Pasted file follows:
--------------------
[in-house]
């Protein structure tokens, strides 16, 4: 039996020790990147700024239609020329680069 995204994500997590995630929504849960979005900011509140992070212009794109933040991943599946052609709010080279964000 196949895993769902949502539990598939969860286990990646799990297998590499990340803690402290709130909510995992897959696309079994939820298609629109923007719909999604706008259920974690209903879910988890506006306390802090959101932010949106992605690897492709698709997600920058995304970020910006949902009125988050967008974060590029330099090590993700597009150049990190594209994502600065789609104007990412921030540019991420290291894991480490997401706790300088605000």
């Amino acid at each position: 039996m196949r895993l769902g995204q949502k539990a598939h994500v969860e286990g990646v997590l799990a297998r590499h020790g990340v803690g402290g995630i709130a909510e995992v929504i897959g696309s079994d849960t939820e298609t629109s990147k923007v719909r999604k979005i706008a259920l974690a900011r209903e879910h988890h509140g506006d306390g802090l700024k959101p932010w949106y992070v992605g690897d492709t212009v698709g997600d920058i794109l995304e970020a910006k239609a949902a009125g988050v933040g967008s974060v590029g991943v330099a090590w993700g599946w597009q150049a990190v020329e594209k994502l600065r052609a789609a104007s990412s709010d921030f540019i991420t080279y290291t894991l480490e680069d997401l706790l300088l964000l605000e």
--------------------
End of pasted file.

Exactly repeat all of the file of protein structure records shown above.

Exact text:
[in-house]
């Protein structure tokens, strides 16, 4: 039996020790990147700024239609020329680069 995204994500997590995630929504849960979005900011509140992070212009794109933040991943599946052609709010080279964000 196949895993769902949502539990598939969860286990990646799990297998590499990340803690402290709130909510995992897959696309079994939820298609629109923007719909999604706008259920974690209903879910988890506006306390802090959101932010949106992605690897492709698709997600920058995304970020910006949902009125988050967008974060590029330099090590993700597009150049990190594209994502600065789609104007990412921030540019991420290291894991480490997401706790300088605000």
């Amino acid at each position: 039996m196949r895993l769902g995204q949502k539990a598939h994500v969860e286990g990646v997590l799990a297998r590499h020790g990340v803690g402290g995630i709130a909510e995992v929504i897959g696309s079994d849960t939820e298609t629109s990147k923007v719909r999604k979005i706008a259920l974690a900011r209903e879910h988890h509140g506006d306390g802090l700024k959101p932010w949106y992070v992605g690897d492709t212009v698709g997600d920058i794109l995304e970020a910006k239609a949902a009125g988050v933040g967008s974060v590029g991943v330099a090590w993700g599946w597009q150049a990190v020329e594209k994502l600065r052609a789609a104007s990412s709010d921030f540019i991420t080279y290291t894991l480490e680069d997401l706790l300088l964000l605000e």